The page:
Theatre Review: Sensitive Theater Gives Us Sensitive Guys
Interact Theatre Company is celebrating its 30th anniversary year, and few theaters can lay claim to such a rich and responsible legacy. I have been a fan of Interact almost from the beginning. Serving as a Barrymore judge and a reviewer I have seen many shows there. I would like to publicly thank them for their contribution to my awareness of the world and the people in it. SENSITIVE GUYS by MJ Kaufman fits neatly into that tradition of creating excellent and meaningful theater.
Director Evren Odcikin and his gifted actors and staff present the world premiere of this thoughtful and timely tale of how passionate but ingenuous college students often get in their own way dealing with important issues. Kaufman’s play takes place in a small liberal arts college where sexual awareness is reduced to two extracurricular groups, one for men and one for women. Kaufman is rightfully harsh on the well-meaning pretentiousness of both groups whose self-congratulatory underpinning makes their goals even harder to reach.
Kaufman gives us perspective by couching the vignettes around an incident that suggests that one great danger of their over zealousness is the opportunity for hypocrisy. They structures the play by alternating meetings of the two clubs and their efforts to “deal with their shit.” What makes it even more interesting is that the five men and the five women are all played by the same five actors. It is a strong conceit that challenges the audience to observe the behaviors of the characters rather than the actors themselves.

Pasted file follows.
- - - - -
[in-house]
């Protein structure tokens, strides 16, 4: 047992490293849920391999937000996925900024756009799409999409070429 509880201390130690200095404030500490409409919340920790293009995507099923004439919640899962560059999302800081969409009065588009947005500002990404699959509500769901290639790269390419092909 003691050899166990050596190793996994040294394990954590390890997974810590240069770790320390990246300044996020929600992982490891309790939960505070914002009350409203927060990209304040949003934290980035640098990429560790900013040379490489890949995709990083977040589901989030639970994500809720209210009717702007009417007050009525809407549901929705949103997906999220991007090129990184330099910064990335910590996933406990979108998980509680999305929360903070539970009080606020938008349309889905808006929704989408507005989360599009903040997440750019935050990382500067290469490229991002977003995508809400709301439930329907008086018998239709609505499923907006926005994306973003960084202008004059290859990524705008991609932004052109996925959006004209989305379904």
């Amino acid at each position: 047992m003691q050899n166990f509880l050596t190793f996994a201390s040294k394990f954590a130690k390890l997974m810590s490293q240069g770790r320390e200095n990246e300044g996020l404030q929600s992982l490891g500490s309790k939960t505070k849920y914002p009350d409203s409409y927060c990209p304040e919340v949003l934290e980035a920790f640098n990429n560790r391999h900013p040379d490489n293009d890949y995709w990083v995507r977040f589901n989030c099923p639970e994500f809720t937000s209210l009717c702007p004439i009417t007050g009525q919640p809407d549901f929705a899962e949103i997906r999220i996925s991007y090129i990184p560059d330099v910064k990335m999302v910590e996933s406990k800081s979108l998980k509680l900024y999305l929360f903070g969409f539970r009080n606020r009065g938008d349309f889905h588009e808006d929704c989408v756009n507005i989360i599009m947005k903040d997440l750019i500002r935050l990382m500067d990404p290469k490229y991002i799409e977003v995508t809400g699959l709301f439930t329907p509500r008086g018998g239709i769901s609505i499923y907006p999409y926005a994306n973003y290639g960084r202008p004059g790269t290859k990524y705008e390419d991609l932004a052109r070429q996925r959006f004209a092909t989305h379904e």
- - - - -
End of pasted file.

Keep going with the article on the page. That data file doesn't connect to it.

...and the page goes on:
The five actors that Odcikin employs are uniformly excellent. Any distinction in their performances are more a function of the writing of the character than the skill of the individual actor. This great ensemble includes Emily Lynn, Bi Jean Ngo, Lexie Braverman, Maggie Johnson, and Brett Ashley Robinson. They not only capture the nuance of each representative character, but even more impressive is the way they interact with each other both as men and as women.
Kudos also to the technical staff. Melpomene Katakalos’s simple, but elegant set reads private college and allows cast and crew to move pieces around quickly so as not to lose the flow of the action. Maria Shaplin’s lighting plot joins Shannon Zura’s sound design to establish the distinguished playing spaces needed for the actors. Katherine Fritz’s costumes are simple but representative of the individual characters and simple so that the transitions are seamless.
SENSITIVE GUYS does not offer solutions. It does, however, show that even when we think we know the questions that there is really a whole lot more to deal with in such an intricate and complicated issue. Interact Theatre can put another notch in its belt for bringing strong theater together with substantive issues. The play runs until February 11th. I suggest that this play might be even more impressive if you see it with a group of friends of all sexes. The discussion afterwards might be fun as well as meaningful.